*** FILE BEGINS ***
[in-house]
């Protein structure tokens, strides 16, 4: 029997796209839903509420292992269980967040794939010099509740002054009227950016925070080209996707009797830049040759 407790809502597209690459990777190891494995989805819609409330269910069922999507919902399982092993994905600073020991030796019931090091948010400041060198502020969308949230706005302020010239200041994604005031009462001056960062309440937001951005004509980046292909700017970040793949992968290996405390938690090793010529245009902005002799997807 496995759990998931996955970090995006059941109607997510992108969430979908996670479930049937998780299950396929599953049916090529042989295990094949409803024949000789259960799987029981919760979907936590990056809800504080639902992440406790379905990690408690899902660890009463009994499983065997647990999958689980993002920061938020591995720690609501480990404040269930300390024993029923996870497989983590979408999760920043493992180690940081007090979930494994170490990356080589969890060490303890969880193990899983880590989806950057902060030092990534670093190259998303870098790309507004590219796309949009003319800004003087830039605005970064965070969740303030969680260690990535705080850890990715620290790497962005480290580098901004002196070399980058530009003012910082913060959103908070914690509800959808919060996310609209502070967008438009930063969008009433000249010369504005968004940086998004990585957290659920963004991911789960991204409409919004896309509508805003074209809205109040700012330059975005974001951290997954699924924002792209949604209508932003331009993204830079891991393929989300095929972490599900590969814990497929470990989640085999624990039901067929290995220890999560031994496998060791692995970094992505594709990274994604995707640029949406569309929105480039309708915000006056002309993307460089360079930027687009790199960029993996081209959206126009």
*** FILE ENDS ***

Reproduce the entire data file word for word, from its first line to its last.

[in-house]
């Protein structure tokens, strides 16, 4: 029997796209839903509420292992269980967040794939010099509740002054009227950016925070080209996707009797830049040759 407790809502597209690459990777190891494995989805819609409330269910069922999507919902399982092993994905600073020991030796019931090091948010400041060198502020969308949230706005302020010239200041994604005031009462001056960062309440937001951005004509980046292909700017970040793949992968290996405390938690090793010529245009902005002799997807 496995759990998931996955970090995006059941109607997510992108969430979908996670479930049937998780299950396929599953049916090529042989295990094949409803024949000789259960799987029981919760979907936590990056809800504080639902992440406790379905990690408690899902660890009463009994499983065997647990999958689980993002920061938020591995720690609501480990404040269930300390024993029923996870497989983590979408999760920043493992180690940081007090979930494994170490990356080589969890060490303890969880193990899983880590989806950057902060030092990534670093190259998303870098790309507004590219796309949009003319800004003087830039605005970064965070969740303030969680260690990535705080850890990715620290790497962005480290580098901004002196070399980058530009003012910082913060959103908070914690509800959808919060996310609209502070967008438009930063969008009433000249010369504005968004940086998004990585957290659920963004991911789960991204409409919004896309509508805003074209809205109040700012330059975005974001951290997954699924924002792209949604209508932003331009993204830079891991393929989300095929972490599900590969814990497929470990989640085999624990039901067929290995220890999560031994496998060791692995970094992505594709990274994604995707640029949406569309929105480039309708915000006056002309993307460089360079930027687009790199960029993996081209959206126009």